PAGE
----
Let’s review from where we started off last month shall we? I was sick, I was tired, I was struggling to be awake for more than 10 hours a day. Well, I’m not better, but I’m getting there. I took not one, but two short holidays, and honestly it’s been the best decision I could have made (short of quitting everything I do and living as a hermit in the wilderness of country Victoria…Maybe in six months). I can’t thank the people I went away with more for being the most awesome friends ever. I was swimming, I was sand castle building, I was playing murder in the dark in a two story house with a bunch of 24-30 year olds. There was a cheese platter at one point, and I played so many games! Not only that, but I have shiny new friends? 2019 amirite?

Anyway, you know the drill by now, first I relay my personal life in way too much detail, and then I tell you about video games. So let’s get on with is shall we? Here-a-we go!

This month I played a game that is absolutely a self indulgent guilty pleasure of mine (Vampires). It’s got a fantastic plot line (with Vampires), and the main protagonist is a moody bloke who just wants to be loved (and is a Vampire).

Can you see where I’m going with this?

Vampyr, Developed by Dontnod Entertainment, and published by Focus Home Interactive, is a solo player RPG that follows the story of Jonathan E. Reid, a Doctor turned Vampire in plague ridden London. In the midst of the Great War Johnathan uses guise of his Doctor status to work his job in the hospital, while studying his own Vampirism and treating patients that contract a variant of the Spanish flu.

Now, I’ll be real. In the first half an hour I thought I was playing another ‘Batman: the enemy within’. But this game absolutely grew on me. From even a non RPG standpoint, it stylistically trumps Batman’s computer generated comic graphics, and gave me grittier, more substantial game play. Vampyr delivered some very well put together live action sequences, and fight scenarios, along with challenging level ups and the ability to create your own destiny in a more coherent, infinitely more accurate portrayal of the human psyche. It’s not that hard to do, but they nailed it for me. (See Telltale Games! See what you can do if you’re not a dick to everyone!)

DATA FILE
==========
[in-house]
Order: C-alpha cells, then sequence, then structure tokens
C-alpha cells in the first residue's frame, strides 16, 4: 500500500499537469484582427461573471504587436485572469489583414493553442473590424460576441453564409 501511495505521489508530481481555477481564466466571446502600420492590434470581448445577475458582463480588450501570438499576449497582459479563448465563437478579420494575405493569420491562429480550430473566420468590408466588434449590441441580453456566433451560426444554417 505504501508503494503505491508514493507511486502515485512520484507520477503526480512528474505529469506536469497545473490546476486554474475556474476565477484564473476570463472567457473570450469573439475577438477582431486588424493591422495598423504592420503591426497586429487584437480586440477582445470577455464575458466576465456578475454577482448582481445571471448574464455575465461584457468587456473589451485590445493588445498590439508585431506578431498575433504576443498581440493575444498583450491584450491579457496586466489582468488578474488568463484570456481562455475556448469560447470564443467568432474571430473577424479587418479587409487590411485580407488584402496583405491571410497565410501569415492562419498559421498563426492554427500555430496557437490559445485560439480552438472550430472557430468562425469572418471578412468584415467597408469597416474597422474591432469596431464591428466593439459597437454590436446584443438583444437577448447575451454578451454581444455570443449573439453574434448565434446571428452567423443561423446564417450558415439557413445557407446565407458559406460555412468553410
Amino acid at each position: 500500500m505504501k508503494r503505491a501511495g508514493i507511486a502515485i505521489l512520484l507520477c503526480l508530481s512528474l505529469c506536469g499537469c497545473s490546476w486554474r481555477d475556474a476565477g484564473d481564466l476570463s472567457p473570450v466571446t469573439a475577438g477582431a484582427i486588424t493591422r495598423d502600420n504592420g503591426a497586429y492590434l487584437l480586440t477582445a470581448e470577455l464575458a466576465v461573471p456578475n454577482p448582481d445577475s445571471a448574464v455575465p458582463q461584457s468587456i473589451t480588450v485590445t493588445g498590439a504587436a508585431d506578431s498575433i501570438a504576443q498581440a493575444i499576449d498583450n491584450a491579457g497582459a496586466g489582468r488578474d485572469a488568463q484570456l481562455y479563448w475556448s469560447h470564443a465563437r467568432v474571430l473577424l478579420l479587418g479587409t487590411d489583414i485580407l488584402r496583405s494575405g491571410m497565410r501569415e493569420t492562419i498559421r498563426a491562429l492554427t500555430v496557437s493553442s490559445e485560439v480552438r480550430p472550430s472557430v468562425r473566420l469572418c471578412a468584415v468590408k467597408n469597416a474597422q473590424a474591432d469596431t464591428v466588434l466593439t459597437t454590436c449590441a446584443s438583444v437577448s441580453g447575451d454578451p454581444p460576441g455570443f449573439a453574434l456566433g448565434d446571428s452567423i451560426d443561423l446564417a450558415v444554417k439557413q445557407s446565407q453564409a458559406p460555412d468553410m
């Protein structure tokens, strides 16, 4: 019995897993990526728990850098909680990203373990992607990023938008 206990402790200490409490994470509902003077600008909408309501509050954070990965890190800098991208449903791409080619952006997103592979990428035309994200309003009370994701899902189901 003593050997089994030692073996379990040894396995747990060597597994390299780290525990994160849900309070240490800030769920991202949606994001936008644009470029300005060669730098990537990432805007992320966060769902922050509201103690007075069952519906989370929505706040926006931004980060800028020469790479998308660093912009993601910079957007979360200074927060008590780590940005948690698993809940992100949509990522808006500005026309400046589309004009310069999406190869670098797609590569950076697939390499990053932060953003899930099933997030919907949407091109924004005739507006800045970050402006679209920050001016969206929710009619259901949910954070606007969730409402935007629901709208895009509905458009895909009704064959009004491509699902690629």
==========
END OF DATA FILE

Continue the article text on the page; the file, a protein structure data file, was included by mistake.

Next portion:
Vampyr aims to be a pseudo free world adventure game, where the player chooses the character path through a set of skill trees, and critical choices. This leads the player to feel fulfilled in action, even if the action isn’t game centric. There are various side quests that you can go on to appease the 60 odd inhabitants of war torn London, and hours of alleyways, and hidden corridors to stake out to get the full world experience. The game leans towards more Gothic imagery than horror to set the tone, which I found instantly satisfying. There’s something great about the story telling of any English myth from the 19th to the 21st century that really gets me going, but to see places that feel like you’re going back in time and experiencing the true nature of the universe back then, well, that’s pretty great!

I did notice a few bugs, like jumping into stand alone object and getting trapped, or sitting for a cut away sequence only to not be able to leave the chair. I scoured the forums though, and it looks like there are patches working their way around, so those should be fixed soon. In terms of fight play, the controls (bearing in mind I play PC) were slightly laggy, but overall not that noticeably. My MSI laptop took the game like the little champion it is, so I can only imagine what a desk top with a good CPU and RAM could achieve (*drooling noises* one day).

All in all, I had a great time with Vampyr, and it was a good gateway game to more RPG’s of which I’m sure I’ll be more responsive to in the months to come. I’ve very satisfied with the game on the whole, even with the price tag, and I can’t wait to see what the developers do next.

Because of the sound score, cinematic, and soft horror that I found way more titillating than terrifying, I give this game:

 4/5 Tortured vampire souls for style
4/5 Tortured vampire souls  for plot